Another interesting finding was that smoking behavior was similar across study admission phases, but differed depending on whether the participant was able to administer cannabis the following day. The number of cannabis cigarettes consumed, volume of smoke inhaled, and velocity of inhalation was greater when participants were required to abstain from cannabis on the following day compared with when ad libitum cannabis access continued. This suggests that cannabis smokers respond to environmental restrictions to smoking by adjusting their drug intake. It is unknown whether tobacco smokers behave similarly.

Measures of smoking topography were also significantly correlated with increased craving, withdrawal severity, and worsened sleep during a brief period of abstinence. In prior studies, cannabis withdrawal, including sleep disturbances, and craving have been associated with relapse or increased use of other drugs among those trying to quit (Budney et al. 2008b; Copersino et al. 2006; Cornelius et al. 2008; Peters and Hughes 2010). Thus, these findings suggest the potential utility of cannabis smoking topography measures as predictors of clinical outcomes that could be used to inform treatment plans based on perceived relapse risk. Partial correlations controlling for self-reported cannabis use measures indicated that smoking topography measures were robust and independent predictors of craving and withdrawal. Prospective evaluation is needed to determine whether cannabis smoking topography characteristics (e.g., puff volume, duration, or velocity) could indeed predict abstinence and relapse rates among those entering treatment for cannabis use disorders and the comparative predictive ability with self-report assessments.

We hypothesized that increased amounts of cannabis smoked during ad libitum administration periods would be negatively correlated with cognitive performance. This was based on prior studies demonstrating that adults (Pope et al. 2001a, b) and adolescents (Shannon et al. 2010) with greater urinary cannabinoid concentrations performed more poorly on cognitive performance assessments. Few significant correlations were observed between cannabis smoking topography measures and cognitive performance in the present study. Greater puff volume was associated with worsened performance on the DSST and TOL tasks, but the total number of cannabis cigarettes smoked was also associated with improved performance on the DSST. Since only daily cannabis users were enrolled in the study, the ability to detect associations between cannabis use and cognitive performance may have been constrained.

Some limitations related to this study are important to discuss. First, as alluded to above, the study population consisted of a relatively small sample of heavy cannabis users that were homogeneous on many cannabis use measures. All participants used cannabis multiple times daily and most initiated cannabis use at a relatively young age. Thus, the generality of the study results are uncertain. Replication of these findings with a larger, more diverse population of cannabis users would be valuable. An additional limitation of this study is that cannabis consumption assessed by smoking topography was not validated against biological markers (e.g., plasma, urine) of cannabis exposure. While it is likely that the volume of cannabis smoke inhaled is a valid measure of delivered dose (Azorlosa et al. 1995), it cannot be assumed without confirmatory biological testing. It is possible that individual differences impact the bioavailability of smoked cannabis in a manner that could have affected the study results. Also, our smoking topography devices were not equipped to measure breath hold duration. Previous studies have shown that cannabis breath hold duration is associated with increased THC exposure, but no change in subjective effects (Zacny and Chait 1989, 1991; Azorlosa et al. 1995). It would be valuable to incorporate this measure in future studies relating topography with clinically relevant outcomes.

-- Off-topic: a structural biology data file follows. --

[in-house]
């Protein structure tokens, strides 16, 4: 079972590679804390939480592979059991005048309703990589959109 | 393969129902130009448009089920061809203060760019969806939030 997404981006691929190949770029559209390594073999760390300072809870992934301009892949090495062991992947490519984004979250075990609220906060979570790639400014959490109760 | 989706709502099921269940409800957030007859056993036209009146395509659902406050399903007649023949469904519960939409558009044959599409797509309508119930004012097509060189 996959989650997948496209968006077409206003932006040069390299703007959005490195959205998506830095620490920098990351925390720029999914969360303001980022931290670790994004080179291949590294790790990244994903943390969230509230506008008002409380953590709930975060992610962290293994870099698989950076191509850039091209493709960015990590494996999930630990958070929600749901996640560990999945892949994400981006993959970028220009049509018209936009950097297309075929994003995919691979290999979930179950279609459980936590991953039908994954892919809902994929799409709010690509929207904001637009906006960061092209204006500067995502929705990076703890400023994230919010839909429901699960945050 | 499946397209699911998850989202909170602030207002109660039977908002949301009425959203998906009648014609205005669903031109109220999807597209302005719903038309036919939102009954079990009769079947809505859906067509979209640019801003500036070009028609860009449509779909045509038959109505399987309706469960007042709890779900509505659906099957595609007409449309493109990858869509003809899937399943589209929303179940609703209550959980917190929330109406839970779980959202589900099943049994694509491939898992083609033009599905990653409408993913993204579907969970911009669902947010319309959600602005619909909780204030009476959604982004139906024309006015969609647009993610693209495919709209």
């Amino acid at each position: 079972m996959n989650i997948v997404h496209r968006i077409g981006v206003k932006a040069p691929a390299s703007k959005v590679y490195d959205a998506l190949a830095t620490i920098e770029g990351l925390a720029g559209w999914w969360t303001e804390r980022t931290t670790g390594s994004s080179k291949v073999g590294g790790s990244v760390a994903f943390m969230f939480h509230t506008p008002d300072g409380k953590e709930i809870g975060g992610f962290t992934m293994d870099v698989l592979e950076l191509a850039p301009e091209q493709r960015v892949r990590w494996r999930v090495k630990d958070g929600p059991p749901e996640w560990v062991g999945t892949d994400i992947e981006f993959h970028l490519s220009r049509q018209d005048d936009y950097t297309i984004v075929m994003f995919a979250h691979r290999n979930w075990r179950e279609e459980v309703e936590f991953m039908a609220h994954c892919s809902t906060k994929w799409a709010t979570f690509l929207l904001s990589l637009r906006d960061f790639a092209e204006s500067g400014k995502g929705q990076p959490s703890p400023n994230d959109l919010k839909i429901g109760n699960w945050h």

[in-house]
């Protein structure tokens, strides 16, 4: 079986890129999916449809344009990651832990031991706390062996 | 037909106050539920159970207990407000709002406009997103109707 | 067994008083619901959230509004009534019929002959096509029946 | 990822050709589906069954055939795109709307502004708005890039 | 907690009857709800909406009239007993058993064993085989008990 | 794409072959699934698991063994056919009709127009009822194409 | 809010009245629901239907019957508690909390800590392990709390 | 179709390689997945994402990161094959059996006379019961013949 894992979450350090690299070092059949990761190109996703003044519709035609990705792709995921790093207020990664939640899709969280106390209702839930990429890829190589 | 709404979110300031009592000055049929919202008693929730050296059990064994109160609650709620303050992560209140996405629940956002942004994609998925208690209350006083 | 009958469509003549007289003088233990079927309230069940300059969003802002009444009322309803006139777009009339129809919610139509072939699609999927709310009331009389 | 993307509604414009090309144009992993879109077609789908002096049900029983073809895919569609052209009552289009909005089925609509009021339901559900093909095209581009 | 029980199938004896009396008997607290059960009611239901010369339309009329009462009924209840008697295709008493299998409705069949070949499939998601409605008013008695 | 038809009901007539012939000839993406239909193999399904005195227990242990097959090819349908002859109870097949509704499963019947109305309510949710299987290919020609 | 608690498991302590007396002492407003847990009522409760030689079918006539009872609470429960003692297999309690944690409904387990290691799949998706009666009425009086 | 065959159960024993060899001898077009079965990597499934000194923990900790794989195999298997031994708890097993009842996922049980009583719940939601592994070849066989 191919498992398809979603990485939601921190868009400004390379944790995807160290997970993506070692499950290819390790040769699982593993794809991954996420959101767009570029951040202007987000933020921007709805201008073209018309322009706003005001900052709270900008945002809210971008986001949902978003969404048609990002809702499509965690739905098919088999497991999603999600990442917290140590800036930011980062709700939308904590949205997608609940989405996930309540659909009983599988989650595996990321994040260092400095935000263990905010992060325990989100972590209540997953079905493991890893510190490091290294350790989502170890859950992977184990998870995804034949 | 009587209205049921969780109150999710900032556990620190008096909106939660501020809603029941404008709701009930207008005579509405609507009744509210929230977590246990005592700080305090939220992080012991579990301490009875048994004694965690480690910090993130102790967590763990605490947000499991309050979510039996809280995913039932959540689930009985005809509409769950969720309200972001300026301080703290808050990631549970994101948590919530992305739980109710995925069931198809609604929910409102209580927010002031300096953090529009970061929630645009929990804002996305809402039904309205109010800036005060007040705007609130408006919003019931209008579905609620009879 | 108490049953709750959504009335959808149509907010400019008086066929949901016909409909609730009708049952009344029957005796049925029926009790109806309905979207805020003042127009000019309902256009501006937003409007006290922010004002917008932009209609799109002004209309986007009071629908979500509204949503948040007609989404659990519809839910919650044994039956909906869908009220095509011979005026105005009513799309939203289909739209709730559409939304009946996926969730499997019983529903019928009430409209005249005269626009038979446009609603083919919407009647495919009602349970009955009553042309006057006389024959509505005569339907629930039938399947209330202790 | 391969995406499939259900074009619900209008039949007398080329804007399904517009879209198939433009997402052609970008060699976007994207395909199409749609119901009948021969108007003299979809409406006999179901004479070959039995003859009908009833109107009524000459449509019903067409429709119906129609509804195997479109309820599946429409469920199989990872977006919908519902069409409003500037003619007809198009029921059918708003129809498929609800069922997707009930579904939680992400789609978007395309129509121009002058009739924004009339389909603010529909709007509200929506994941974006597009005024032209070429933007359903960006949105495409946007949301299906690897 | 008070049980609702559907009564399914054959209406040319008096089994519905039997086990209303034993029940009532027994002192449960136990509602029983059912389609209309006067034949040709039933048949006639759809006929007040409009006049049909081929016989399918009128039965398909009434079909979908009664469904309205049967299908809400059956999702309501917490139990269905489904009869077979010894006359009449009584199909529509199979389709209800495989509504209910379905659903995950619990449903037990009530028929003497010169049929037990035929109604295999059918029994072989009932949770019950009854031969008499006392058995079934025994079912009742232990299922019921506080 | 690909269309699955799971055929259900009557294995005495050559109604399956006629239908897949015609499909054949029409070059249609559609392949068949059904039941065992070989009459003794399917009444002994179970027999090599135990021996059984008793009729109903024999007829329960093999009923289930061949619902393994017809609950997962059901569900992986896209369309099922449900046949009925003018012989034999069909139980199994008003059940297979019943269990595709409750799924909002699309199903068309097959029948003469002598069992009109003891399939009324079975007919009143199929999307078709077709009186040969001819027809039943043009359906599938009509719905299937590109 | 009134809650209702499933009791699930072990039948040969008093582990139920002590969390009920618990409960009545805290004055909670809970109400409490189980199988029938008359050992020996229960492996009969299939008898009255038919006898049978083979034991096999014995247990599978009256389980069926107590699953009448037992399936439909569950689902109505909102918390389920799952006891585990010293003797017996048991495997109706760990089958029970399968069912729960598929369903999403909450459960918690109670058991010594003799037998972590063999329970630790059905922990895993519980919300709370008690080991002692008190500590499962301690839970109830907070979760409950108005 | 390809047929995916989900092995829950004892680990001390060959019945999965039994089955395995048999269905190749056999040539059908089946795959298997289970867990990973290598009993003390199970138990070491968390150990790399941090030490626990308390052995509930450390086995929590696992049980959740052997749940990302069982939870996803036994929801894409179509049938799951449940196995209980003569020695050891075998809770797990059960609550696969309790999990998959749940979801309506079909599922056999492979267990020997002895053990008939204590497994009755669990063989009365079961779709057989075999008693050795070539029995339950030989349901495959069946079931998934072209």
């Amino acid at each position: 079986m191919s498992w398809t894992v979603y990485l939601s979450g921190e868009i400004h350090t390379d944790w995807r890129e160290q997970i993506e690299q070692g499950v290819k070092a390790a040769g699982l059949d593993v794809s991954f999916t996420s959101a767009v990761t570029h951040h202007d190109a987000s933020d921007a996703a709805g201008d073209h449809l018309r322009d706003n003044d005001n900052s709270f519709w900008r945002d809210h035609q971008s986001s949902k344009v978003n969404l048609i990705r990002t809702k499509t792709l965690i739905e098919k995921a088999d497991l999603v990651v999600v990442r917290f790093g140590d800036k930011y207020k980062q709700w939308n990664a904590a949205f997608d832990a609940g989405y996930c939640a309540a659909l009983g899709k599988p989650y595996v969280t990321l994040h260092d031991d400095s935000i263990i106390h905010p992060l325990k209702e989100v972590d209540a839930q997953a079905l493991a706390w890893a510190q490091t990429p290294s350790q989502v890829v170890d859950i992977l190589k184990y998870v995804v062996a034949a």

In summary, relatively little research has been conducted quantifying and characterizing the smoking topography of cannabis use. Initial studies of both cannabis and tobacco smoking topography suggest predictive relationships between topography measures, puff volume in particular, and clinically important outcomes such as dependence severity, craving, withdrawal, and relapse. Thus, the use of detailed smoking topography data within the context of treatment holds the possibility of incorporating topography assessments as a diagnostic tool to aid in personalizing treatment delivery options as a means to reduce the probability of relapse. Modification of smoking topography could also be explored as a method for improving clinical outcomes. Additional research in larger, more diverse populations of cannabis users in clinical settings is warranted.

Acknowledgments

The authors wish to thank Erin Curran, Jeannie Fry, and Elizabeth Girling for data collection and management, Linda Felch for statistical consulting services, and the recruiting, medical, and support staff of the Behavioral Pharmacology Research Unit at Johns Hopkins University.

Role of funding source This research was supported by grants R21-DA025794 and T32-DA07209 from the National Institute on Drug Abuse.

Footnotes

Conflict of interest The authors have no conflicts of interest to declare.